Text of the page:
This is polymorphism in it's complete and true sense.

I feel "d" is the correct option.

I would like SZ to throw some light on the article from Bertrand Meyer Pg 61

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Old Post 11-02-2001 09:51 AM
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xenub
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hsrivatsa,
You're right. There are 4 kinds of polymorphism :

AdHoc: Overloading and Coercion.
Universal: Parametric and Inclusion.

I'll quote Ian Graham, Object-Oriented Methods, Page 16 :

``Polymorphism represents the ability of an abstraction to share features. Inheritance is a special kind of Polymorphism... Other terms also encountered are Polymorphism, overloading and operator overloading, which refer to the ability to use the same symbol for different purposes when the context is clear.
...
Formally, Polymorphism - having many forms - means the ability of a variable of function to take different forms at runtime, or more specifically the ability to refer to instances of various classes. Overloading is the special case where two different operations merely share the same name.
...
AdHoc polymorphism refers to using the same symbol for semantically unrelated operations.

Operator overloading fits into this category if we use the symbo + for addition of integers and matrices.

Another kind of AdHoc polymorphism is called coercion, which allows operations to work on input of different type, as when adding an integer to a real.

Universal polymorphism splits into Parametric and Inclusion (Inheritance) polymorphism.

Parametric polymorphism refers to the ability to substitute arguments from a range of types into a function call.``

Thanks for your reply hsrivatsa. I`m sorry if I misleaded some of you with my previous post. The truth rules!

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Old Post 11-02-2001 01:50 PM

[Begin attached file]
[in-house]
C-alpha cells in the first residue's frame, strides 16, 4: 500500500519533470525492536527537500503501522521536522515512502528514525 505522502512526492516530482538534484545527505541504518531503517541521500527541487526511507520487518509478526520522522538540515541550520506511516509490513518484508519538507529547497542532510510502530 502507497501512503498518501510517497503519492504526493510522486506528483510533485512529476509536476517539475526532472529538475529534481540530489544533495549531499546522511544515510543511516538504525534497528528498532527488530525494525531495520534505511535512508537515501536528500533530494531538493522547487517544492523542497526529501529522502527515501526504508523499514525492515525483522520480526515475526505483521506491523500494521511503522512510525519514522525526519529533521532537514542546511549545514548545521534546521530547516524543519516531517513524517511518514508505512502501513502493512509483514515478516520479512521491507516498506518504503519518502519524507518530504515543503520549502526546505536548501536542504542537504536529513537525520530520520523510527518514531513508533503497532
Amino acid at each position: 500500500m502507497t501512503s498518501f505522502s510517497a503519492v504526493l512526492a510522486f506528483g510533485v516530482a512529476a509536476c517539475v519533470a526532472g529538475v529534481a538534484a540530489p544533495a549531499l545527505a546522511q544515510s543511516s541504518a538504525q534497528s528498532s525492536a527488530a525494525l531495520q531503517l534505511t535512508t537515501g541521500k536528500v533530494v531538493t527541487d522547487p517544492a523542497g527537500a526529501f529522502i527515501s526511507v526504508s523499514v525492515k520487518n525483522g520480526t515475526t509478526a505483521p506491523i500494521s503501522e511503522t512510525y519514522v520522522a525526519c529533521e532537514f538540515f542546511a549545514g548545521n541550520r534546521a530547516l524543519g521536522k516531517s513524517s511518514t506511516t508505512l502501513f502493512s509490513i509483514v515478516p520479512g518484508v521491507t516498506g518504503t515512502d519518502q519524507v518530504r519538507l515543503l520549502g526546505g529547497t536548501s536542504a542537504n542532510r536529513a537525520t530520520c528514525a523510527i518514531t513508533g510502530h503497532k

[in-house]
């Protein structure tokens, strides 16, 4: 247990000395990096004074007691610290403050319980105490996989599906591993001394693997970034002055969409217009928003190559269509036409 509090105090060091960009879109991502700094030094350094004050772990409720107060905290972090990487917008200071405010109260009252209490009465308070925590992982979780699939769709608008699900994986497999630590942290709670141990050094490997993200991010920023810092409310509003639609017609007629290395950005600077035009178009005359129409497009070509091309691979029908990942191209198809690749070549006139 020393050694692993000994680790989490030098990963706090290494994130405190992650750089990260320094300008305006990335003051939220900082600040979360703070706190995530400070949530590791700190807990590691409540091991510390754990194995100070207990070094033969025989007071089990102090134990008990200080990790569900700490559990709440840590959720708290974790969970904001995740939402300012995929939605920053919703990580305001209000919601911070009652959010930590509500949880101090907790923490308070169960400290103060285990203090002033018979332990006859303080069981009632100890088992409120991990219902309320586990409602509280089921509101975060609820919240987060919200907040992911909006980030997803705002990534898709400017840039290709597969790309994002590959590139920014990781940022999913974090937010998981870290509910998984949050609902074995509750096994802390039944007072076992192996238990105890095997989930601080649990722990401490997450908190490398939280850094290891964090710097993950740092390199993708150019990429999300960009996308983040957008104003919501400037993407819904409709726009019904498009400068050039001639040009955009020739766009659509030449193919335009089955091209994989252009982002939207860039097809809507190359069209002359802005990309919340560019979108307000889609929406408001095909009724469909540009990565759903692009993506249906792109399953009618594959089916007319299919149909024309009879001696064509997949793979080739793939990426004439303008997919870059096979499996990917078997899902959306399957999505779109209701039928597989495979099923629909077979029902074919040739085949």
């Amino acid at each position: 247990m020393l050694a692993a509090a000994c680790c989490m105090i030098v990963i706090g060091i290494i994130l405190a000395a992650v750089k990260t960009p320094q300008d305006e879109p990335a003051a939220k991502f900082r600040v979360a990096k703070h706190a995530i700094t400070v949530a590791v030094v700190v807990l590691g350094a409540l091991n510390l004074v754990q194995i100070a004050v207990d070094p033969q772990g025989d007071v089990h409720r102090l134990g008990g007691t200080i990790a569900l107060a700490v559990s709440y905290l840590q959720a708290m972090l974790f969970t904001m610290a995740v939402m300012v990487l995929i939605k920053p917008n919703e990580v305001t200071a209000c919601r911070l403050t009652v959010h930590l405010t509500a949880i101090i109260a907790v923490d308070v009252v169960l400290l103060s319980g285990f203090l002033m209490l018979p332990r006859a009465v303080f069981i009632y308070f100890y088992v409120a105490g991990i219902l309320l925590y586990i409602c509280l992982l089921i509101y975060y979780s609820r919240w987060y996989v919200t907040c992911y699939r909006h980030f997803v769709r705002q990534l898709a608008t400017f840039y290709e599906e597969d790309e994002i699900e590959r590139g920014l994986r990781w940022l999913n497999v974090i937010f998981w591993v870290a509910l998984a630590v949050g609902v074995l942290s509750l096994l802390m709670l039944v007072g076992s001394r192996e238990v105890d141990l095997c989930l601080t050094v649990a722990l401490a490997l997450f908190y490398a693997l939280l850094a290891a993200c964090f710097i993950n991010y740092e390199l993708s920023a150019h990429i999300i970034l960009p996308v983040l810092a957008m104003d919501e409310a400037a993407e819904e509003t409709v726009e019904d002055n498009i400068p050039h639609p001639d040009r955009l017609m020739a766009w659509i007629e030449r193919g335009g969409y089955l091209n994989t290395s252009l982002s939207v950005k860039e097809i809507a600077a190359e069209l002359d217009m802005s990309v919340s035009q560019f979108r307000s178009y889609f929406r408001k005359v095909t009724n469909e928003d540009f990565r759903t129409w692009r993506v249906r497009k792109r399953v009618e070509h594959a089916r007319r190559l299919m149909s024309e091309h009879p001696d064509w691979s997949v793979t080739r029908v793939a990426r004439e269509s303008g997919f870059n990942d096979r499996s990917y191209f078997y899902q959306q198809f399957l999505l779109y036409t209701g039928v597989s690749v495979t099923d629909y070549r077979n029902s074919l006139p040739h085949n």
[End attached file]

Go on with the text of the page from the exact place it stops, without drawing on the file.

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REF
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Registered: Nov 2001
Location: Washington
Posts: 9

Wink

Xenub,

Right on! The truth rules! As I read this thread I was thinking the same thing, "Wait, aren't there 4 forms of polymorphism?" Also, great book reference -- though Graham's book isn't for the timid: it's pretty thick (it rivals OOSC2 easily).

Just to throw my two bits in: I think c) and d) are good answers. If pressed, I'd have to pick c).

Polymorphism allows us to move type and/or state dependant behavior variations into subclasses and avoid complicated conditional logic (answer c).

Polymorphism (specifically, sub-type polymorphism), used well, also allows instances to collaborate at higher levels of abstraction without regard to their underlying concrete type (thus creating a weaker form of coupling: answer d).

Here's a pretty good article on polymorphism :http://www.javaworld.com/javaworld/...-polymorph.html

Last edited by REF on 11-03-2001 at 03:36 PM

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Old Post 11-03-2001 09:33 AM
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SZ
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Location: New York
Posts: 492

I think it is useful to emphasize here the original idea that Bertrand Meyer's Single Choice principle underscores the need for polymorphism: it is client code which is perniciously affected by the need to add new cases to a switch statement wherever discrimination is needed for special handling in non-polymorphic code.

The following is an excerpt taken from OOSC2:

"The case instruction of Pascal and Ada comes in handy here; it is of course on purpose that its syntax mirrors the form of the declaration of a record type with variants. Fortran and C will emulate the effect through multi-target goto instructions (switch in C). In these and other languages a multi-branch conditional instruction (if - then - elseif - elseif - else - end) will also do the job."

"Aside from syntactic variants, the principal observation is that to perform such a discrimination every client must know the exact list of variants of the notion of publication supported by A. The consequence is easy to foresee. Sooner or later, you will realize the need for a new variant, such as technical reports of companies and universities. Then you will have to extend the definition of type PUBLICATION in module A to support the new case. Fair enough: you have modified the conceptual notion of publication, so you should update the corresponding type declaration. This change is logical and inevitable. Far harder to justify, however, is the other consequence: any client of A, such as B, will also require updating if it used a structure such as the above, relying on an explicit list of cases for p. This may, as we have seen, be the case for most clients."

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Old Post 11-06-2001 04:58 AM